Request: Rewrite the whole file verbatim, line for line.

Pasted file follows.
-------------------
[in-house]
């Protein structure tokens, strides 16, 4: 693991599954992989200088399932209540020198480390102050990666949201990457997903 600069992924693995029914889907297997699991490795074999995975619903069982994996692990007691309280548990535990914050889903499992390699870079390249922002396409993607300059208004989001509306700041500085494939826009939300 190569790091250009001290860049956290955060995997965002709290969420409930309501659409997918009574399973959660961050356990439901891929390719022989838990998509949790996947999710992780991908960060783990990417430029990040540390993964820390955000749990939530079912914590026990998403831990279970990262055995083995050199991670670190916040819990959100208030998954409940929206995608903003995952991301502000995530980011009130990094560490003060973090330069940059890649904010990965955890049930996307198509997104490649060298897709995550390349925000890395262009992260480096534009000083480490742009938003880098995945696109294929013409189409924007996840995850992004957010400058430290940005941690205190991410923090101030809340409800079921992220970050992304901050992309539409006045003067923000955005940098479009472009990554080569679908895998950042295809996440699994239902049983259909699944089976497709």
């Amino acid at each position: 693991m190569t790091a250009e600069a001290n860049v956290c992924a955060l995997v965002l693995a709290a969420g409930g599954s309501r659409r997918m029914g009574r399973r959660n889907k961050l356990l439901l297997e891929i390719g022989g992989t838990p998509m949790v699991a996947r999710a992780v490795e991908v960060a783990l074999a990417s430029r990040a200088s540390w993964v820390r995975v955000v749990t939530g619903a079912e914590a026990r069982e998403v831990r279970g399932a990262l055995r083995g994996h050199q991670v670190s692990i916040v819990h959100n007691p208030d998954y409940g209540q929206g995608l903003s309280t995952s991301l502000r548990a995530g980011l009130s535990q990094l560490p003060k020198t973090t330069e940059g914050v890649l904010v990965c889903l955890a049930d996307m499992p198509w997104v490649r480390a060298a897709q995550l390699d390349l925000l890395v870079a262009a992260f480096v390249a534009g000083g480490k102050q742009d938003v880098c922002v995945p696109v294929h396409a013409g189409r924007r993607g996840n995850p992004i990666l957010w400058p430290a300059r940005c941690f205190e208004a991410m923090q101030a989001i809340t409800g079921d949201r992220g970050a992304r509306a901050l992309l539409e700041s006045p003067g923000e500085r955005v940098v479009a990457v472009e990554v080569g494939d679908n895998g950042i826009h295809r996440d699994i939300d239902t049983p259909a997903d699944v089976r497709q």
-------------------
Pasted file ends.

[in-house]
């Protein structure tokens, strides 16, 4: 693991599954992989200088399932209540020198480390102050990666949201990457997903 600069992924693995029914889907297997699991490795074999995975619903069982994996692990007691309280548990535990914050889903499992390699870079390249922002396409993607300059208004989001509306700041500085494939826009939300 190569790091250009001290860049956290955060995997965002709290969420409930309501659409997918009574399973959660961050356990439901891929390719022989838990998509949790996947999710992780991908960060783990990417430029990040540390993964820390955000749990939530079912914590026990998403831990279970990262055995083995050199991670670190916040819990959100208030998954409940929206995608903003995952991301502000995530980011009130990094560490003060973090330069940059890649904010990965955890049930996307198509997104490649060298897709995550390349925000890395262009992260480096534009000083480490742009938003880098995945696109294929013409189409924007996840995850992004957010400058430290940005941690205190991410923090101030809340409800079921992220970050992304901050992309539409006045003067923000955005940098479009472009990554080569679908895998950042295809996440699994239902049983259909699944089976497709």
């Amino acid at each position: 693991m190569t790091a250009e600069a001290n860049v956290c992924a955060l995997v965002l693995a709290a969420g409930g599954s309501r659409r997918m029914g009574r399973r959660n889907k961050l356990l439901l297997e891929i390719g022989g992989t838990p998509m949790v699991a996947r999710a992780v490795e991908v960060a783990l074999a990417s430029r990040a200088s540390w993964v820390r995975v955000v749990t939530g619903a079912e914590a026990r069982e998403v831990r279970g399932a990262l055995r083995g994996h050199q991670v670190s692990i916040v819990h959100n007691p208030d998954y409940g209540q929206g995608l903003s309280t995952s991301l502000r548990a995530g980011l009130s535990q990094l560490p003060k020198t973090t330069e940059g914050v890649l904010v990965c889903l955890a049930d996307m499992p198509w997104v490649r480390a060298a897709q995550l390699d390349l925000l890395v870079a262009a992260f480096v390249a534009g000083g480490k102050q742009d938003v880098c922002v995945p696109v294929h396409a013409g189409r924007r993607g996840n995850p992004i990666l957010w400058p430290a300059r940005c941690f205190e208004a991410m923090q101030a989001i809340t409800g079921d949201r992220g970050a992304r509306a901050l992309l539409e700041s006045p003067g923000e500085r955005v940098v479009a990457v472009e990554v080569g494939d679908n895998g950042i826009h295809r996440d699994i939300d239902t049983p259909a997903d699944v089976r497709q």